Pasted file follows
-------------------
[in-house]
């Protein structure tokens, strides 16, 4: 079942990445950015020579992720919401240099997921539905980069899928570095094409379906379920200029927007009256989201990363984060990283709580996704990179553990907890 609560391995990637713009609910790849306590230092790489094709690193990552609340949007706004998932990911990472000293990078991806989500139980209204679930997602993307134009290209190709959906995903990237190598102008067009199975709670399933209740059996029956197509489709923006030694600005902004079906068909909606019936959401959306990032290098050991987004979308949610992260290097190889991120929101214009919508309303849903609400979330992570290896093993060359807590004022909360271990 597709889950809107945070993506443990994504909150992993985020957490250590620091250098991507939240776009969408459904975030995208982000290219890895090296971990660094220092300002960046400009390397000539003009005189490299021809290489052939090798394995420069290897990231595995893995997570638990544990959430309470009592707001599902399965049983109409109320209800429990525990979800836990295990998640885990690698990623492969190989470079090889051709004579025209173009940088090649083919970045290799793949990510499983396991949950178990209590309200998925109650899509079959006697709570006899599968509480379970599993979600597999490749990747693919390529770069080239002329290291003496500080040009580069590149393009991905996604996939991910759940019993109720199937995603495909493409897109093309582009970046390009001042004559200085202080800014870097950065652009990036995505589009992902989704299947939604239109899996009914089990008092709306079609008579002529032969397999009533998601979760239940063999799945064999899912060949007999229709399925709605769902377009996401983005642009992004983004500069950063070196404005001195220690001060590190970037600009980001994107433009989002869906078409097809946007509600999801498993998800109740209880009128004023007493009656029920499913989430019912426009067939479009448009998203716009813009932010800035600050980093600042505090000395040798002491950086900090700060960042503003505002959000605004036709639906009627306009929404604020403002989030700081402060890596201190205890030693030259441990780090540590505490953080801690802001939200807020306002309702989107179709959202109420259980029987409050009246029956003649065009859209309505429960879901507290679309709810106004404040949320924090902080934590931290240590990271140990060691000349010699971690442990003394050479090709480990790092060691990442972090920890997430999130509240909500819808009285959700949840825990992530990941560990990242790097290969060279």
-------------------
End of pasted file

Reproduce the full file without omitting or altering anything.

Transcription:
[in-house]
């Protein structure tokens, strides 16, 4: 079942990445950015020579992720919401240099997921539905980069899928570095094409379906379920200029927007009256989201990363984060990283709580996704990179553990907890 609560391995990637713009609910790849306590230092790489094709690193990552609340949007706004998932990911990472000293990078991806989500139980209204679930997602993307134009290209190709959906995903990237190598102008067009199975709670399933209740059996029956197509489709923006030694600005902004079906068909909606019936959401959306990032290098050991987004979308949610992260290097190889991120929101214009919508309303849903609400979330992570290896093993060359807590004022909360271990 597709889950809107945070993506443990994504909150992993985020957490250590620091250098991507939240776009969408459904975030995208982000290219890895090296971990660094220092300002960046400009390397000539003009005189490299021809290489052939090798394995420069290897990231595995893995997570638990544990959430309470009592707001599902399965049983109409109320209800429990525990979800836990295990998640885990690698990623492969190989470079090889051709004579025209173009940088090649083919970045290799793949990510499983396991949950178990209590309200998925109650899509079959006697709570006899599968509480379970599993979600597999490749990747693919390529770069080239002329290291003496500080040009580069590149393009991905996604996939991910759940019993109720199937995603495909493409897109093309582009970046390009001042004559200085202080800014870097950065652009990036995505589009992902989704299947939604239109899996009914089990008092709306079609008579002529032969397999009533998601979760239940063999799945064999899912060949007999229709399925709605769902377009996401983005642009992004983004500069950063070196404005001195220690001060590190970037600009980001994107433009989002869906078409097809946007509600999801498993998800109740209880009128004023007493009656029920499913989430019912426009067939479009448009998203716009813009932010800035600050980093600042505090000395040798002491950086900090700060960042503003505002959000605004036709639906009627306009929404604020403002989030700081402060890596201190205890030693030259441990780090540590505490953080801690802001939200807020306002309702989107179709959202109420259980029987409050009246029956003649065009859209309505429960879901507290679309709810106004404040949320924090902080934590931290240590990271140990060691000349010699971690442990003394050479090709480990790092060691990442972090920890997430999130509240909500819808009285959700949840825990992530990941560990990242790097290969060279």